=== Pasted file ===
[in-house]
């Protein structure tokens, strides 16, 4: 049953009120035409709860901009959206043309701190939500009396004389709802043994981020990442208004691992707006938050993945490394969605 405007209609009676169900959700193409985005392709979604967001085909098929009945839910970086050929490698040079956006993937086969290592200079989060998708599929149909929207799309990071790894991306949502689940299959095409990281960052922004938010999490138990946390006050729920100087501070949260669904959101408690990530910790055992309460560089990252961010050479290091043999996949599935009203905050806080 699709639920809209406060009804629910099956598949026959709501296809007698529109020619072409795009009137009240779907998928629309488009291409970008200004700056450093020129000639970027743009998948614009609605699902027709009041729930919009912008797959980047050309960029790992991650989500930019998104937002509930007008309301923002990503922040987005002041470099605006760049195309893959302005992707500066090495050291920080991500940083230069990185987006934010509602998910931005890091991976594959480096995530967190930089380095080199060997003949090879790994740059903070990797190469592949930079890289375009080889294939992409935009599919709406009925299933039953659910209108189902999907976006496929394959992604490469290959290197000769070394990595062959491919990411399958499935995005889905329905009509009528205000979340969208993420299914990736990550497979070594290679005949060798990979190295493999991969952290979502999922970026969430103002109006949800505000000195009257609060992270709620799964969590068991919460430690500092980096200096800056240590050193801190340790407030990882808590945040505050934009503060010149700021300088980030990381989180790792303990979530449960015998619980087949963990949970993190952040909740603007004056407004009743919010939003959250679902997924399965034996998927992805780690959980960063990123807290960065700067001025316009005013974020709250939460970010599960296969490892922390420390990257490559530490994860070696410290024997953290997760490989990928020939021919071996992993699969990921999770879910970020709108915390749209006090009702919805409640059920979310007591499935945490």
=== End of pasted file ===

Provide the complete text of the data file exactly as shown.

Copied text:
[in-house]
């Protein structure tokens, strides 16, 4: 049953009120035409709860901009959206043309701190939500009396004389709802043994981020990442208004691992707006938050993945490394969605 405007209609009676169900959700193409985005392709979604967001085909098929009945839910970086050929490698040079956006993937086969290592200079989060998708599929149909929207799309990071790894991306949502689940299959095409990281960052922004938010999490138990946390006050729920100087501070949260669904959101408690990530910790055992309460560089990252961010050479290091043999996949599935009203905050806080 699709639920809209406060009804629910099956598949026959709501296809007698529109020619072409795009009137009240779907998928629309488009291409970008200004700056450093020129000639970027743009998948614009609605699902027709009041729930919009912008797959980047050309960029790992991650989500930019998104937002509930007008309301923002990503922040987005002041470099605006760049195309893959302005992707500066090495050291920080991500940083230069990185987006934010509602998910931005890091991976594959480096995530967190930089380095080199060997003949090879790994740059903070990797190469592949930079890289375009080889294939992409935009599919709406009925299933039953659910209108189902999907976006496929394959992604490469290959290197000769070394990595062959491919990411399958499935995005889905329905009509009528205000979340969208993420299914990736990550497979070594290679005949060798990979190295493999991969952290979502999922970026969430103002109006949800505000000195009257609060992270709620799964969590068991919460430690500092980096200096800056240590050193801190340790407030990882808590945040505050934009503060010149700021300088980030990381989180790792303990979530449960015998619980087949963990949970993190952040909740603007004056407004009743919010939003959250679902997924399965034996998927992805780690959980960063990123807290960065700067001025316009005013974020709250939460970010599960296969490892922390420390990257490559530490994860070696410290024997953290997760490989990928020939021919071996992993699969990921999770879910970020709108915390749209006090009702919805409640059920979310007591499935945490």